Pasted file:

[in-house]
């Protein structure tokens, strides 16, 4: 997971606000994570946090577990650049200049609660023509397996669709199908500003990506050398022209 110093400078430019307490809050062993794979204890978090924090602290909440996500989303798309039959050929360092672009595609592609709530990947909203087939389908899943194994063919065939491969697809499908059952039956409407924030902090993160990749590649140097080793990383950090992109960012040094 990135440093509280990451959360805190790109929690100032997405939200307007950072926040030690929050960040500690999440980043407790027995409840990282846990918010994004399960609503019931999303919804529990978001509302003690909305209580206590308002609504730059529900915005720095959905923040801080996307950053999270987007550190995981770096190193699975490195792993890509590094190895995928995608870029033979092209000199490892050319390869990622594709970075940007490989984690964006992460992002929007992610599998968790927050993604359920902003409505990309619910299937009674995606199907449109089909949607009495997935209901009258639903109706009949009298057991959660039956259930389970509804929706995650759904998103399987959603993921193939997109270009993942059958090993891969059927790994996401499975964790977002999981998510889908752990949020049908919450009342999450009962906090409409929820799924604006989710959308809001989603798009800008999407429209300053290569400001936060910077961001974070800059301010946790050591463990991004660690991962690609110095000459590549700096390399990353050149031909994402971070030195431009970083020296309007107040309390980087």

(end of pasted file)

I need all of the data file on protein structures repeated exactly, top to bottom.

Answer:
[in-house]
């Protein structure tokens, strides 16, 4: 997971606000994570946090577990650049200049609660023509397996669709199908500003990506050398022209 110093400078430019307490809050062993794979204890978090924090602290909440996500989303798309039959050929360092672009595609592609709530990947909203087939389908899943194994063919065939491969697809499908059952039956409407924030902090993160990749590649140097080793990383950090992109960012040094 990135440093509280990451959360805190790109929690100032997405939200307007950072926040030690929050960040500690999440980043407790027995409840990282846990918010994004399960609503019931999303919804529990978001509302003690909305209580206590308002609504730059529900915005720095959905923040801080996307950053999270987007550190995981770096190193699975490195792993890509590094190895995928995608870029033979092209000199490892050319390869990622594709970075940007490989984690964006992460992002929007992610599998968790927050993604359920902003409505990309619910299937009674995606199907449109089909949607009495997935209901009258639903109706009949009298057991959660039956259930389970509804929706995650759904998103399987959603993921193939997109270009993942059958090993891969059927790994996401499975964790977002999981998510889908752990949020049908919450009342999450009962906090409409929820799924604006989710959308809001989603798009800008999407429209300053290569400001936060910077961001974070800059301010946790050591463990991004660690991962690609110095000459590549700096390399990353050149031909994402971070030195431009970083020296309007107040309390980087």